- The Washington Times - Sunday, August 19, 2001

Middle East mess
Our first objective as a daily newspaper is to offer our readers the most detailed and accurate account possible of the previous day's most dramatic events. At our daily news meetings, the senior editors routinely ask, "What is actually happening?"
But we also understand that after 10 months of almost daily violence in the Middle East — suicide bombs, retaliatory strikes, gunfights and assassinations — the effect of it all begins to resemble a dull, nagging ache rather than a sharp pain, and readers are inclined to skip ahead to the next story.
At that point we try to provide something more in our reporting. We look for stories that deal with broad strategies, explain the political calculations behind the events, and help to shed some light on what might happen next.
It's a solid, sensible way of dealing with a story of such importance, but even that approach gets frustrated when major events develop late in the day. And that is what happened to us twice last week.
Tuesday's front-page story was supposed to have been a largely analytical report by Abraham Rabinovich — one of two correspondents filing free-lance stories to us from Jerusalem — on the growing tension between Prime Minister Ariel Sharon and Foreign Minister Shimon Peres.
Mr. Peres had won authorization from the prime minister that weekend to initiate new talks on a cease-fire with Palestinian leader Yasser Arafat. But Mr. Rabinovich was reporting that Mr. Sharon had yielded only out of fear that Mr. Peres would pull his Labor government out of the governing coalition, thereby weakening the prime minister in a time of crisis both at home and abroad.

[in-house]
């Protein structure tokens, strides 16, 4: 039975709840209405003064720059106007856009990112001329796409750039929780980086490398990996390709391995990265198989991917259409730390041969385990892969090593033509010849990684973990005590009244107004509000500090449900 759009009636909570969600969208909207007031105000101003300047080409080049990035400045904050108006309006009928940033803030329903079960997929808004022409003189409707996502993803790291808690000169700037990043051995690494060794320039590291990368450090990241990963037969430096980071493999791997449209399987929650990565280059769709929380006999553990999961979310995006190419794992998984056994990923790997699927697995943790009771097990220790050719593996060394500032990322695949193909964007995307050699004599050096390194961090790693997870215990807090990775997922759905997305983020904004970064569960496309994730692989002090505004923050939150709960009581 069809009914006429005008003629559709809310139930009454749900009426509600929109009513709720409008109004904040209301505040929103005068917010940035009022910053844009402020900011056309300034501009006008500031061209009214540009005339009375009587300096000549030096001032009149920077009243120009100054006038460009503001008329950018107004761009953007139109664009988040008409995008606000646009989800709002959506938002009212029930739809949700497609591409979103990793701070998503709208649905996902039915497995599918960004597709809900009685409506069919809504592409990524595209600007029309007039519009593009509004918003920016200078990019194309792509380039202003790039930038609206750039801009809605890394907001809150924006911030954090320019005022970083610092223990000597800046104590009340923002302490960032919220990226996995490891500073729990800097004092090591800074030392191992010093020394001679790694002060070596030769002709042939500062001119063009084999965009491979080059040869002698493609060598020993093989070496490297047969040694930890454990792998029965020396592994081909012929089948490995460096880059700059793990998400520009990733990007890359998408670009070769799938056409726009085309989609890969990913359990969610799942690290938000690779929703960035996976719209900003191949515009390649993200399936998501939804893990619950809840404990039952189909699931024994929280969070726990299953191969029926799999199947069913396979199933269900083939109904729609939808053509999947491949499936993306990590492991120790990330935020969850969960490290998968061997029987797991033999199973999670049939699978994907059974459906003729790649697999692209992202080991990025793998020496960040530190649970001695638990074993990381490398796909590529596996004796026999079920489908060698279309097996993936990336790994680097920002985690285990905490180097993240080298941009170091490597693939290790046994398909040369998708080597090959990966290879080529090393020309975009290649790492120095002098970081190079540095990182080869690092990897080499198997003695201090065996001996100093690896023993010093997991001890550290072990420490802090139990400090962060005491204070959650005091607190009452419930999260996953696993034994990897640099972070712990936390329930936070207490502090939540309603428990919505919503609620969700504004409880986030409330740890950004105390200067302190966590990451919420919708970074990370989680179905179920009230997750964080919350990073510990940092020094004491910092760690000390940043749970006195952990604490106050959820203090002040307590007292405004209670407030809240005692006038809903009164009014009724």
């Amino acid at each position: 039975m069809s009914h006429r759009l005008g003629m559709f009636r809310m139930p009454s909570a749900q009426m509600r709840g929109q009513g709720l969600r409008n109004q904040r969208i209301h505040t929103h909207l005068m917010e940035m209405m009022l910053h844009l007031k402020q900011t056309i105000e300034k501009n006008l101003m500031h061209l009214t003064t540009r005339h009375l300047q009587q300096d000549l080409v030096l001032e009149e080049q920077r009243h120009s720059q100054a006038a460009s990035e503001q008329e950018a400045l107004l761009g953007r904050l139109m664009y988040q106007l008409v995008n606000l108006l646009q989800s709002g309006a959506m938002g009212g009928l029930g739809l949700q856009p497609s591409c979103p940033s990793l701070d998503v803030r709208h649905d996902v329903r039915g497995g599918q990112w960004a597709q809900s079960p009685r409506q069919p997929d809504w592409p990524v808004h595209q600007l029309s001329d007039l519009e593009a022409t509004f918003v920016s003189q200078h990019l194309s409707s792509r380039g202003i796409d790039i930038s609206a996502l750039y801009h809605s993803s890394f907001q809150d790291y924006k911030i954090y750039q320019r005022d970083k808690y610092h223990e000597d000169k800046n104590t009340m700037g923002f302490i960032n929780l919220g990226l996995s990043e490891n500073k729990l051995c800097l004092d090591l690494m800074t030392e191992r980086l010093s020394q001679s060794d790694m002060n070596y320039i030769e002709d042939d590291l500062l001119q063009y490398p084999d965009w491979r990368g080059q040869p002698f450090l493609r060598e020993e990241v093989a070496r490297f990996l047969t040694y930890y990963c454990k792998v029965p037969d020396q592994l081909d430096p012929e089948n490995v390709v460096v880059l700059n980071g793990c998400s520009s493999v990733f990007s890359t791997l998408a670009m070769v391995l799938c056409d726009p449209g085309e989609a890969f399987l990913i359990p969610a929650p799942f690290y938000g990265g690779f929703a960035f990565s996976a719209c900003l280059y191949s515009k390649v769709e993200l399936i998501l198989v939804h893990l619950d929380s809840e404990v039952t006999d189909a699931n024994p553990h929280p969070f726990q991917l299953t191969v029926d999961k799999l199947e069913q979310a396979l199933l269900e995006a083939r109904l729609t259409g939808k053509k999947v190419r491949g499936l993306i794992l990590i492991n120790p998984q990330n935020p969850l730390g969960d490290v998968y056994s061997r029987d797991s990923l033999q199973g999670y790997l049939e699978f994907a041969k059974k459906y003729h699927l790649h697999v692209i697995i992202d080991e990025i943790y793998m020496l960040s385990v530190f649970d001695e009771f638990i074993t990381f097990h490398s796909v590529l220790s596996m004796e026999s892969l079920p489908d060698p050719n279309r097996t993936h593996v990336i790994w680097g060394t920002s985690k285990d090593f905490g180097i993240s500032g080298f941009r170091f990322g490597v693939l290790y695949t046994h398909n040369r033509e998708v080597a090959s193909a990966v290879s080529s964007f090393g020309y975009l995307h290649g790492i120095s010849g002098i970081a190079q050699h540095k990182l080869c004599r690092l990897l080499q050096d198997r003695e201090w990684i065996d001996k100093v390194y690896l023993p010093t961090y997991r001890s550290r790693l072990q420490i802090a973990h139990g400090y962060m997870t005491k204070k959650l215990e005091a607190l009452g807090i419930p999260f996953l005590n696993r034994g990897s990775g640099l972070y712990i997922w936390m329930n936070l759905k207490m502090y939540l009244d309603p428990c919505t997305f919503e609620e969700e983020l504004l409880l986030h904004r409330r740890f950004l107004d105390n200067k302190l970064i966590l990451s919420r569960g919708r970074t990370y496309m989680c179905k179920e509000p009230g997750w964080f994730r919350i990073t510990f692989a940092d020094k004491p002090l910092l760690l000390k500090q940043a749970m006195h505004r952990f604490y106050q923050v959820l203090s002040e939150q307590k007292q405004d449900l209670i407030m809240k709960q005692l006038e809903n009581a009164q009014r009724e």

As we were preparing the story for the paper at about 6 p.m., the wire agencies began to report on Israeli tank movements near the West Bank town of Jenin, home to a number of Palestinian suicide bombers. We inserted a couple of paragraphs high in the story and hoped that nothing would change before morning. It did.

Retopping on deadline
Later that evening the Israelis moved into Jenin, destroying several Palestinian installations, including a police station, in what was being billed as Israel's biggest incursion into the West Bank since the start of the Intifada.
Our night editor made the obvious call. Working from wire reports, he wrote his own new top detailing the dramatic events to the story. He kept two sentences of the original analysis in the third paragraph, just to tip off readers that it was there, and pushed the rest of it to the bottom half of the story.
For Wednesday's story we turned to our other Middle East contributor, Dan Ephron, who was offering an interesting story about the Israeli strategy behind moves like the attack on Jenin. It had been decided at a Cabinet meeting the previous week, he reported, to try to draw the Palestinians into a more conventional kind of military struggle, one the Israelis are better at fighting.
It was again about 6 p.m. when Mr. Ephron called to say Israeli tanks were again moving into the West Bank, this time concentrating around the village of Beit Jalla near Bethlehem.
Fine, this time we would be ready. We told Mr. Ephron to lead with the tank movements, so that the story could more easily be re-led, and then introduce in the third or fourth paragraph the idea that this and the previous night's raid on Jenin were examples of a new Israeli strategy.
That, it turned out, was exactly what the readers found on their front page the next morning because this time the attack never materialized. For the reason why, we turned back to Mr. Rabinovich for Thursday's edition.
He wrote, citing reports from Israeli radio and other sources, that Mr. Rabin had called off the raid following a call for restraint from President Bush and similar urging by his coalition partner Mr. Peres. The same thing was being reported by the French news agency Agence France-Presse, quoting a "senior political leader," so we inserted a line.
This story came with a bonus. It gave us the perfect opportunity to revisit some of Mr. Rabinovich's original reporting about the split between Mr. Sharon and Mr. Peres that had gotten squeezed out of his Tuesday story.

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